Lesley Ould, a Laverton resident of nearly 50 years, has been described as a “community treasure”. She speaks with Goya Dmytryshchak.
What’s your connection to Hobsons Bay?
I’m a ratepayer and I’m involved in everything that goes on. I’m on the Laverton Community Association, the garden club, highland dancing. I’m still a Cub leader. I think I’m too old, but the kids seem to want me there. Anything that’s involved in Laverton, I’m always on the committee or going to it or whatever, because I live here and I want to make sure everything’s OK. I was citizen of the year for Rotary and later on for Hobsons Bay. I’m lucky enough to have an OAM too – I don’t know why, there’s a lot of people who deserve it before me.
What do you love about Laverton?
It’s easy to get to everywhere, easy to get to the city. The train services are good. I go to the football every week, mostly on the train, so I don’t have any problems getting there. I find, even if I want to go to Geelong or if I want to go anywhere else, it’s not hard to get to or from Laverton.
What would you change about Laverton?
Oh, the traffic congestion of a morning, if it’s possible. Maybe just a few slight things – Woods and Lohse streets need probably a bit more of a shopping precinct for some of the older people in Laverton, because it’s a little bit hard – if you’re on one side of the railway line and that lift breaks down at the railway station, they can’t get across to the other side. That’s probably one of the downfalls of Laverton because we’re sort of cut in two with the railway line, and it makes it hard sometimes if you’re on the other side and you don’t drive.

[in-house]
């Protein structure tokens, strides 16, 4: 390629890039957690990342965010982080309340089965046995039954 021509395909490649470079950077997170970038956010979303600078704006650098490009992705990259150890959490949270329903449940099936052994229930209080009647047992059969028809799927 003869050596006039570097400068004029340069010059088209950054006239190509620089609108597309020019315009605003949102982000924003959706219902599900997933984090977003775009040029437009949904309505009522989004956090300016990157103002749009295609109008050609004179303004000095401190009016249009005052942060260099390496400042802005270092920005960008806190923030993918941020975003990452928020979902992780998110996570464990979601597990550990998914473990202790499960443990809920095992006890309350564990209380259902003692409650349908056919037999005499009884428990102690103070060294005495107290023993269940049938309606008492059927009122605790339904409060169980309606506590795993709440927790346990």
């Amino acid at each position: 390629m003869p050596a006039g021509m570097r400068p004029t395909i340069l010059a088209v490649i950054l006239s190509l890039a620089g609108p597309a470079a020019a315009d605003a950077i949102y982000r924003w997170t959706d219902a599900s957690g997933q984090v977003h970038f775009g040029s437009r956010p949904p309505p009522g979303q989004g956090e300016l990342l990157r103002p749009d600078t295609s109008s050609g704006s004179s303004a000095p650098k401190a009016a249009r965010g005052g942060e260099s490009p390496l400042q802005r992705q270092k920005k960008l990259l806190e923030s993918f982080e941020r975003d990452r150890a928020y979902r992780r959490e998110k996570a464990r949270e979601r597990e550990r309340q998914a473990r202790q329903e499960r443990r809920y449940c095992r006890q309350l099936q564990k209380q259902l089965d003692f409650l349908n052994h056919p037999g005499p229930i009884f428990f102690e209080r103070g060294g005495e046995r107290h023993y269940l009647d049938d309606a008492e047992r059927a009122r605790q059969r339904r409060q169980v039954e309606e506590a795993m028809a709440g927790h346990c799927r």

On the whole, it’s fairly good. The lifts have only been out a few times. But we could do with some more shops that sell everything, not only groceries, because you’ve got to go out of Laverton to get clothes or even to get a needle and cotton.
What are you passionate about and why?
Anything to do with kids and Laverton itself, to make sure that we get the best of everything. Remember, we were the back end of Werribee council, and then we transferred over to Hobsons Bay, which naturally you have to be the bottom end of it until you can get yourself up and running. I think we get a fairly good go with Hobsons Bay now. We mightn’t have at first, but we didn’t with Werribee at first either, but we do now, so it’s quite good.
Do you have a motto or philosophy that you live by?
Just to be there if anyone wants me, I suppose is my motto. If anyone asks me to do something I try and do it. If I can’t do it I get someone else to, and I certainly would like to think I’m there for all my grandchildren and great grandchildren and my family.